Throughout the project the BBC have produced several documentaries about social issues and homelessness within Britain. Many of which have been filmed on the streets of Manchester. These have assisted me in this project by providing me with the facts and figures but also highlighting areas for me to go whilst within the city many of the stories that they show the documentary is prevalent throughout the homeless community and have backed up my perceptions of what I have witnessed on the streets myself.
In February I went to a talk call “Refugees and Homelessness: The Real Stories” at the University of Manchester. It was run by the Manchester Global Health Society with the aim to educate the importance of health care and public health through the use of workshops, events and blogs. The event began with Gulvali Passarley, author of The Lightest Sky, TEDx speaker, and student of the University of Manchester. At the age of twelve embarked on a journey has war-torn home in Afghanistan to Britain. It took in five years to be granted refugee status under a further five years to be granted citizenship. He had recently returned to the refugee camp in Callis and describe the situation as inhumane. Passarleyspoke of his frustration that the situations reflective of his own experiences still apparent today. He compared the homeless issues in Manchester with the situations he saw in Calaisandis disgusted to see this happening to people in the 21st-century. He and that is speech with a simple but powerful question: “What would you do if your home became war zone?”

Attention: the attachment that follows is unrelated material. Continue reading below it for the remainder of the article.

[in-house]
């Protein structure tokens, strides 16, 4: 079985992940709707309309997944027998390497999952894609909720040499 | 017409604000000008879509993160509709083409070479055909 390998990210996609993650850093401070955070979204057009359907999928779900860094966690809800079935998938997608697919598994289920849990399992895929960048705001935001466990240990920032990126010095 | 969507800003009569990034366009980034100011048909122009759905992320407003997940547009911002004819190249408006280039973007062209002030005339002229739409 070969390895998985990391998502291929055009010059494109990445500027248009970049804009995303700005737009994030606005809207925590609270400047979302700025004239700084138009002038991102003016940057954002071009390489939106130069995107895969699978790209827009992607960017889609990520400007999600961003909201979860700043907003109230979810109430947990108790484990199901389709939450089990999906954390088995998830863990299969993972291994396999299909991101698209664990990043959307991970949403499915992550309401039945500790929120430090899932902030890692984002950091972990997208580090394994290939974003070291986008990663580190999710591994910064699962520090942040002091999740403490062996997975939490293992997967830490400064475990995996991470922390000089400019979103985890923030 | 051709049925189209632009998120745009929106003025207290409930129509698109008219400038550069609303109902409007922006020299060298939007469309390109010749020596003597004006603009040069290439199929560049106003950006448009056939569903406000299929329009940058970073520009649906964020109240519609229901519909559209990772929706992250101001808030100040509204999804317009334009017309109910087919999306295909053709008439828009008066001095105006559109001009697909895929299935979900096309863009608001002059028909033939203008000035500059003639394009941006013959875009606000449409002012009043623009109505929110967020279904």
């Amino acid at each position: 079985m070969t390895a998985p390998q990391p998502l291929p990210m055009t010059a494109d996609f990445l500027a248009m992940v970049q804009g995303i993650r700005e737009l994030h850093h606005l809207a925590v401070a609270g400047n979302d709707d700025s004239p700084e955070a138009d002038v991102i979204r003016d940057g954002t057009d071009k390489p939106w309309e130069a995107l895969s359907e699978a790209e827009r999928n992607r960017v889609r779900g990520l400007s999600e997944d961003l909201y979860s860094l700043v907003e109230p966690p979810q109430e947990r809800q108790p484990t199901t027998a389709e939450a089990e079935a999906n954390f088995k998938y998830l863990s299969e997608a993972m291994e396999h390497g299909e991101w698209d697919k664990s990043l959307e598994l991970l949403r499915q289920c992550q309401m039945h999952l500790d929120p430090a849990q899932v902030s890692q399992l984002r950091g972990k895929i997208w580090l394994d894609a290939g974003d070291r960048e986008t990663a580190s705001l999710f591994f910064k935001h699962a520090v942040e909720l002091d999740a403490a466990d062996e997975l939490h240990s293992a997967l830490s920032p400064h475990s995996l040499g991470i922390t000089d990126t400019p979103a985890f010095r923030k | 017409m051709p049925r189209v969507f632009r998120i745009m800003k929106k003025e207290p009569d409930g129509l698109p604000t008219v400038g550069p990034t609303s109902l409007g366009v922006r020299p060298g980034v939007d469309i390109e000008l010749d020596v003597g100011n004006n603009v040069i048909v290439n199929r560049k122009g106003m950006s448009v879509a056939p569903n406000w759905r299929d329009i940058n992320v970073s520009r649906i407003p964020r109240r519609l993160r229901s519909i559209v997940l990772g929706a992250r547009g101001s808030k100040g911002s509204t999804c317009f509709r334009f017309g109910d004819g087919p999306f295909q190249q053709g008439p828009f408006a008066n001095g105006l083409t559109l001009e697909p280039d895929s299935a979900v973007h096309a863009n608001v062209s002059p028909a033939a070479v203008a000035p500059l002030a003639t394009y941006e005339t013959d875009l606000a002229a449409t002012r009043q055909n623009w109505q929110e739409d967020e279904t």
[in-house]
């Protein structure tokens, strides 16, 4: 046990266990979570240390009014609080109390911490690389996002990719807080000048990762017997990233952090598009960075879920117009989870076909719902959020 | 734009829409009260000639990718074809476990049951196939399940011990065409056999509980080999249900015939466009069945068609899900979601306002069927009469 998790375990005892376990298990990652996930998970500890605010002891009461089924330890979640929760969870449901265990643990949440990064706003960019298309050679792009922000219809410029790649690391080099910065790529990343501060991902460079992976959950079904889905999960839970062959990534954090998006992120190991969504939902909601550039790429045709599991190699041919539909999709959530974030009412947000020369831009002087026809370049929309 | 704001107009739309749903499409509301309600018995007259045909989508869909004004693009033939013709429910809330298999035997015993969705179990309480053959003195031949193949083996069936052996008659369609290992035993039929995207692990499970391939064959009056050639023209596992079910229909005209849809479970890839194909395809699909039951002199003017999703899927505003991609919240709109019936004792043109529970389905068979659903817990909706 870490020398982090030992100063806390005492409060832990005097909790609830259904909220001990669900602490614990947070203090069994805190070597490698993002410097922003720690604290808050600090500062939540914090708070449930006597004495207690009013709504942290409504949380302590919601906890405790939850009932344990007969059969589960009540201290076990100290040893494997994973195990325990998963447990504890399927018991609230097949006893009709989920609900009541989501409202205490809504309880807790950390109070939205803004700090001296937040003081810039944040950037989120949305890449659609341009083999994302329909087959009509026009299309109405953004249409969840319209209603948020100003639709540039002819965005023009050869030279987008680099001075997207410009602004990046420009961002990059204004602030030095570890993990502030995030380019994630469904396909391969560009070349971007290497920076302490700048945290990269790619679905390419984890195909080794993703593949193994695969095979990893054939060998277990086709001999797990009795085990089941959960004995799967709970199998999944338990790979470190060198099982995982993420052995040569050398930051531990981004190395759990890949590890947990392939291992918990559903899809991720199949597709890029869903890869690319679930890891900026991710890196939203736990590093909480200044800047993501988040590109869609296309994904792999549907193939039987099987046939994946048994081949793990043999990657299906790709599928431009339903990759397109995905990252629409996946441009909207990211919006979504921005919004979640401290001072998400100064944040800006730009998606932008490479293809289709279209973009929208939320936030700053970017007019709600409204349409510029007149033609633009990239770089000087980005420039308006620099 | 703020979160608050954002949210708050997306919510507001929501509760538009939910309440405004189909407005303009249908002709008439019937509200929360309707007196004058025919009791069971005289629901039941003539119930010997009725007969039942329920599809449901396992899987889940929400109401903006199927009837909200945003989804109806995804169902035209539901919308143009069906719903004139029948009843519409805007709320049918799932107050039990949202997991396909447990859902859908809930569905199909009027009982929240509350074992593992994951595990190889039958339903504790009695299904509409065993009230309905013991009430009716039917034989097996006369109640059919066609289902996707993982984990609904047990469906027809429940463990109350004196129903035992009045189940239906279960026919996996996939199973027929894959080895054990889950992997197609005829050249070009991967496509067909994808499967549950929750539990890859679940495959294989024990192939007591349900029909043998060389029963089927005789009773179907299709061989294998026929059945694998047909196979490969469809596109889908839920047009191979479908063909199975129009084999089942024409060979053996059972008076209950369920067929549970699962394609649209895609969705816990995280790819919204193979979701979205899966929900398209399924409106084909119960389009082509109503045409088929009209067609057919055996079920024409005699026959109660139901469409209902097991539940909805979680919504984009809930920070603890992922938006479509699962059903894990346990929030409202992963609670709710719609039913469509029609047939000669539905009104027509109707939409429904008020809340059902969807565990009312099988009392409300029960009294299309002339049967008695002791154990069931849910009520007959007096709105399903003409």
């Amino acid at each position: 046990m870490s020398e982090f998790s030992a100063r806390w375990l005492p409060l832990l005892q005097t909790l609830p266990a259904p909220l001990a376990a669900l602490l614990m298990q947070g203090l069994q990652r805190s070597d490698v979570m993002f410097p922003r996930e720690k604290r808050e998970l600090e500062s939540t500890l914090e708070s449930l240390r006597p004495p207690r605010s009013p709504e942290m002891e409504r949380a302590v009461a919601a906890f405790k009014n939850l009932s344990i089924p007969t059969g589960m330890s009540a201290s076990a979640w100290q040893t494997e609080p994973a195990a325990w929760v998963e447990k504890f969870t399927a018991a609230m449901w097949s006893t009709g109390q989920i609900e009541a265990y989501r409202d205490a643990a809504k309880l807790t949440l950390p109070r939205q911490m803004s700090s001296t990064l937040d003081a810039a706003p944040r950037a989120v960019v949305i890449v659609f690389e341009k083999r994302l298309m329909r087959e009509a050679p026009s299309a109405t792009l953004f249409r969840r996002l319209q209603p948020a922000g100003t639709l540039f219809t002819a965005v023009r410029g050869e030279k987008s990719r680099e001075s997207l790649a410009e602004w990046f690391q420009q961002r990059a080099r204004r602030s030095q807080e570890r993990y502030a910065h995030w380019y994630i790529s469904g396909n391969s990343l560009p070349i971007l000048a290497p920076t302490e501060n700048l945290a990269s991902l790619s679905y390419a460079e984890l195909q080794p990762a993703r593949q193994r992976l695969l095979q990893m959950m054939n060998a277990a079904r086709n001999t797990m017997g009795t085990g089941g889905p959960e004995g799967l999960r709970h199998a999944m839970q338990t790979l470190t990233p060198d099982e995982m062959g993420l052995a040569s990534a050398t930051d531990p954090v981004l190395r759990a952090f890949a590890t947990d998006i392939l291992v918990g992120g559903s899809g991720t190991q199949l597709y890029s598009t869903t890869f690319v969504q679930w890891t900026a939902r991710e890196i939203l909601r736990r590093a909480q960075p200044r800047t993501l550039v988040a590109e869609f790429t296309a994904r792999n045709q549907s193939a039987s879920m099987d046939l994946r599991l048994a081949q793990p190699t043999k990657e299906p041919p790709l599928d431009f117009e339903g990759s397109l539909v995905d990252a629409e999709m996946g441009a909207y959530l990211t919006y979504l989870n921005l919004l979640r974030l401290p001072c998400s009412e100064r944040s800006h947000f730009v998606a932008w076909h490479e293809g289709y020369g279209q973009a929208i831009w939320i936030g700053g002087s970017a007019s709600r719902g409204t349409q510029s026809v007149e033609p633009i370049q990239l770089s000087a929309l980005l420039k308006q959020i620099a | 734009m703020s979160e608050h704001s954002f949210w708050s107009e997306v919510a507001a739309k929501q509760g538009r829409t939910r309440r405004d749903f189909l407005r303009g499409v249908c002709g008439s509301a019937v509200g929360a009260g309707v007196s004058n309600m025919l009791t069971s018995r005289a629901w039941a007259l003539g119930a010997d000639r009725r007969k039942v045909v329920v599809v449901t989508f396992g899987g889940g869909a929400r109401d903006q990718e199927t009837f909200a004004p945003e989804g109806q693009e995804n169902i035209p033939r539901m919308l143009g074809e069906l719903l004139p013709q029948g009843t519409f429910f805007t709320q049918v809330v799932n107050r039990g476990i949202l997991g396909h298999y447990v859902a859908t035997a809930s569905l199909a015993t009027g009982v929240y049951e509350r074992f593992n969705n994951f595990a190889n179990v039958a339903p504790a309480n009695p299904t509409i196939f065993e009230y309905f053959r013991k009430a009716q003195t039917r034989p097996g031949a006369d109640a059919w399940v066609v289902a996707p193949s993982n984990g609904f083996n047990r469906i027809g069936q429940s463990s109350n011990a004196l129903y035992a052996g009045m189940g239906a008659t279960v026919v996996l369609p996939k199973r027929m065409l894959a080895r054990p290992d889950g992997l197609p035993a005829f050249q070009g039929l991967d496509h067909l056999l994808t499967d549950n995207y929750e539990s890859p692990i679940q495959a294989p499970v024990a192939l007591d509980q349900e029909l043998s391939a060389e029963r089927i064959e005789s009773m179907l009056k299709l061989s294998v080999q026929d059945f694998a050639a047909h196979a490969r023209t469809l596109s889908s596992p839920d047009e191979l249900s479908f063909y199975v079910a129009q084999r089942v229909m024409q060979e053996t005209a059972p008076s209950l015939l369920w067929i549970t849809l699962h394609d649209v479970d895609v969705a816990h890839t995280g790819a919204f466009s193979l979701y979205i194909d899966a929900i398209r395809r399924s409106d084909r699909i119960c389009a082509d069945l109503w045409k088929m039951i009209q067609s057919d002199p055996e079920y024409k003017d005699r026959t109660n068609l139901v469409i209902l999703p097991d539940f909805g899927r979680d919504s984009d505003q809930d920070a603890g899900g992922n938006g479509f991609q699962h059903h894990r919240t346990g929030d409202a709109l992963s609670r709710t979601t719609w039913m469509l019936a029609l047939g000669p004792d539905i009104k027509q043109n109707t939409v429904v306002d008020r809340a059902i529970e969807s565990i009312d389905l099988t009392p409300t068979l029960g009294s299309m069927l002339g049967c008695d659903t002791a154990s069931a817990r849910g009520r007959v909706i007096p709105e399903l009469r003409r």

The event was also about finding out what charities and organisations there are in Manchester for people to find out more information about volunteering with the homeless and refugees. They also encouraged people to speak to the homeless is it may often be the only conversation they have that day. The event was extremely emotional and educating. It had an effect on my way of working and approach to photographing so in a way was a vital part of my research material.
I have researched a wide variety of artists throughout this project, many of which are focusing on photographing homeless people. This has encouraged me to take aspects of their work and bring it into my practice. I’ve also focused on the composition of a photograph and in particular the street on frontal perspective as this Is been a recurring theme in my practice, throughout my time at university. I have researched the Dusseldorf Art Academy where artists such as Andreas Gursky and Thomas Struth studied under the guidance of Bernd and Hilla Becher, to achieve their straight on typographic photographic work. There work has inspired my style of photography.
3. From the research developed in your journals and through your practice, outline the key areas (the concepts/themes/theories) of interest have emerged this year? How has this helped with the realisation of your practice?:
My work often focuses on social and current issues. I watch the news every day as it gives me an idea of what is going on the world but also inspiring me in my work. I’ve been focusing my research on social documentary and documentary photography to help me broaden my knowledge of the subject.
A re-occurring theme in my work is people and their stories. Much of the research for this project has been first hand, on the streets, listening to stories that the homeless people have to tell. How did they become homeless and what help are they getting? I found that I was researching by doing. This resulted in me getting a better understanding of the homeless. I tried to experience the issue face on by meeting and spending time with homeless people in the city.